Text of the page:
New York plans prayer service for victims
NEW YORK (CNN) -- A prayer service is being organized in New York for the families of victims of last Tuesday's attacks on the World Trade Center.
A service is scheduled for 3 p.m. Sunday at Yankee Stadium. Big screen televisions will show the event at other sites in the city, Mayor Rudy Giuliani said.
The program was being organized by religious leaders, police and fire departments and other organizations hit by the disaster.
"It will be mostly for the families and the people directly affected by it," he said.
At the scene of the attacks, rescue workers continued their search for victims Wednesday, but found only bodies and parts of bodies.
The number of confirmed dead reached 233, Giuliani told reporters. He said that 170 bodies had been identified.
Chirac visits the scene
As the search of the wreckage continued, French President Jacques Chirac visited New York on Wednesday to express support and view the devastation from the air.
Chirac told a televised news conference that he and his country have been "terribly shocked and traumatized" by the attacks last week on the United States.
"The French population and Paris, which has also in the past been attacked -- not so strongly, but still attacked -- feels very, very close to the New York population," Chirac said.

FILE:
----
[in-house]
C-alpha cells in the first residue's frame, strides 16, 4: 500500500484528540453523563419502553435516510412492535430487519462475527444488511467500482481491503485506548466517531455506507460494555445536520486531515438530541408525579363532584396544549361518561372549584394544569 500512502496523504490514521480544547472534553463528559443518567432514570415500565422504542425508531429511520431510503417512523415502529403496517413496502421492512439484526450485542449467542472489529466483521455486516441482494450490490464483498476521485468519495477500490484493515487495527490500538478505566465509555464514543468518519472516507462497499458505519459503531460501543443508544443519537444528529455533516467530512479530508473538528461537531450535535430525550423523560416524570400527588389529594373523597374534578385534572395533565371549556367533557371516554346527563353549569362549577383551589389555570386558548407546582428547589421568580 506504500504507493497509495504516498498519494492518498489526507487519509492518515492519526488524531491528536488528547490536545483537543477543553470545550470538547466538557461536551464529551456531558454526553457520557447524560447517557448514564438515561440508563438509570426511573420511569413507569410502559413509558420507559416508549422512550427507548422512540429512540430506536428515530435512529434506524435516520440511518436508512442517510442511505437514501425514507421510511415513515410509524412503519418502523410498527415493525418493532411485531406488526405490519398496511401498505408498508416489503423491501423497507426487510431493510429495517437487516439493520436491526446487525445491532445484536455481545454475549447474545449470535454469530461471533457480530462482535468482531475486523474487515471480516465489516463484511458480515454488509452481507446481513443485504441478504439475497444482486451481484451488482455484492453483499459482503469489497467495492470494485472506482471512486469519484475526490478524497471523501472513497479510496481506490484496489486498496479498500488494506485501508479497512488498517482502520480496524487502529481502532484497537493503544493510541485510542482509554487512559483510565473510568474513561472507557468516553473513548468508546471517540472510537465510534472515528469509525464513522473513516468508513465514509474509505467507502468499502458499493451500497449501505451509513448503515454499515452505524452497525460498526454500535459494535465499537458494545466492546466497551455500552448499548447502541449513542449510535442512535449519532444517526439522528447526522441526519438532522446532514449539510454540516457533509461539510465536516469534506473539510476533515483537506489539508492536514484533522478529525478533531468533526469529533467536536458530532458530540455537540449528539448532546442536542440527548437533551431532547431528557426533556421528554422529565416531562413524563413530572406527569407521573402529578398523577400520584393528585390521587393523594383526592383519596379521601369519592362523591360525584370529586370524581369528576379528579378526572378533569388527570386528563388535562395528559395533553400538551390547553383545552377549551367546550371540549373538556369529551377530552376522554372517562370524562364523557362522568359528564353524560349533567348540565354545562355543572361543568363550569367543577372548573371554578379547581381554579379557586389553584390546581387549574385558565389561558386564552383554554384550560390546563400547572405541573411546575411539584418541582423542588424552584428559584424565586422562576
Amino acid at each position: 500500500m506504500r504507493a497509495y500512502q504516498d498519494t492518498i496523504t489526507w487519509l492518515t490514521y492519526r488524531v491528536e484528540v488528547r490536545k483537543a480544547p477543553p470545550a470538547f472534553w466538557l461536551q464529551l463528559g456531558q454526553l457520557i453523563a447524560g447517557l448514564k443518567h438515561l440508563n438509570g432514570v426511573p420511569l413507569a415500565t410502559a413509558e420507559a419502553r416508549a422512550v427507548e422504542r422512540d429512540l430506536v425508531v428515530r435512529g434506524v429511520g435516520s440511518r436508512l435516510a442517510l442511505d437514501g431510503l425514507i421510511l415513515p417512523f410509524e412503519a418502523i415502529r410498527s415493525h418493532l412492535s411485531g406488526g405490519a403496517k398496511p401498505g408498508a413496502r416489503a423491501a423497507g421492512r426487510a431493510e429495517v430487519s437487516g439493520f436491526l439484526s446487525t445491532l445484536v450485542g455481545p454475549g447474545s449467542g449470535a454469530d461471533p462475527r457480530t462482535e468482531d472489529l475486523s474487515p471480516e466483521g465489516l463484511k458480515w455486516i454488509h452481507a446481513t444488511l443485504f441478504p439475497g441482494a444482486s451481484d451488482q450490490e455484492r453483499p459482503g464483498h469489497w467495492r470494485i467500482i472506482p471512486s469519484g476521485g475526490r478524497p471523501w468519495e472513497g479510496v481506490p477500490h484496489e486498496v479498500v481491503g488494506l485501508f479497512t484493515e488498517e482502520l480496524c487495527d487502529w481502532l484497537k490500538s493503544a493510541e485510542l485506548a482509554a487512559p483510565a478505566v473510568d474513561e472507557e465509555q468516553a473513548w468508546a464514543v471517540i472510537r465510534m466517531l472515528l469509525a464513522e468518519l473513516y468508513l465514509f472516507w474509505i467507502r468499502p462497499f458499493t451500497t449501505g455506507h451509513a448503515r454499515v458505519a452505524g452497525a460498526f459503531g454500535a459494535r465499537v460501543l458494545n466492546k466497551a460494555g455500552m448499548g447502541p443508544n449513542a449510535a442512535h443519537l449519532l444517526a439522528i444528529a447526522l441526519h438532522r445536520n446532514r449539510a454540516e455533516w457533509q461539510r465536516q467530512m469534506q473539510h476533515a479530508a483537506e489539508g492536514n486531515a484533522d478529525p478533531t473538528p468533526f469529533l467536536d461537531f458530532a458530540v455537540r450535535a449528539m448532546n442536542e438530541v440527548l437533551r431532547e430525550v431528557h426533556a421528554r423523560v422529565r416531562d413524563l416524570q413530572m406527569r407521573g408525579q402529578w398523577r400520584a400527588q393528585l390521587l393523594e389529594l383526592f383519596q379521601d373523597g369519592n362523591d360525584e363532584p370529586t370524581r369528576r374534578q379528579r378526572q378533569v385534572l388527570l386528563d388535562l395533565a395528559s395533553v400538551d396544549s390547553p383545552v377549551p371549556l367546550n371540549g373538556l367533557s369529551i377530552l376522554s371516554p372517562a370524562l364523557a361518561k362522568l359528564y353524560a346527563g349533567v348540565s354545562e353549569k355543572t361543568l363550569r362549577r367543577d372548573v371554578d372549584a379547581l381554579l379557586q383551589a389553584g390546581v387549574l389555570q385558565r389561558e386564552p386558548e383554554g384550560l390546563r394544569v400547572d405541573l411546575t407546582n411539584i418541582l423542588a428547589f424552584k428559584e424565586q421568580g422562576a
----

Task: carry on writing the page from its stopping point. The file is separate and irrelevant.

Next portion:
He commended Giuliani and his staff for their efforts, and paid tribute to firefighters, police and emergency officials, many of whom died responding to the attacks.
Chirac later made an aerial tour of the disaster scene with Giuliani.
New York Gov. George Pataki also visited ground zero Wednesday with family members of the victims of the World Trade Center attacks.
Concern about hazardous materials
Work at "the Dig," the name firefighters have given to the World Trade Center site, appeared to be gaining momentum Wednesday as emergency officials worked against the clock and against the possibility that the rescue effort may be interrupted.
Fire officials said Wednesday they are concerned about hazardous materials that are beginning to surface as workers get deeper into the rubble. If the materials begin to pose a danger, officials would term the area a "hot zone" and pull back the firefighters -- turning the rescue into one of "recovery."
About 32,000 firefighters are working at the site in shifts, according to the International Association of Firefighters. Thousands more police, emergency medical technicians and volunteers are also on the scene.
These numbers include about 20,000 firefighters who came from across the country to help their New York counterparts. On Tuesday, a team of 15 Los Angeles firefighters also began manning empty fire stations under the command of the New York Fire Department.
More than 300 New York firefighters are missing in the attacks.
Return of lights, mail
Power for 1,800 customers in lower Manhattan was restored Wednesday morning, nearly eight days after the terror attacks, a Con Ed spokesman said. About 870 customers are still without power for various reasons.
Con Ed has asked customers in the area to minimize the use of electricity while work continues in lower Manhattan.
Residents and businesses served by the three post offices closed since the World Trade Center attacks have begun receiving their mail at the James A. Farley Post Office at Eighth Avenue and 33rd Street.
The lines have been stretching out the door as people wait to pick up bundles of delayed mail wrapped in rubber bands.
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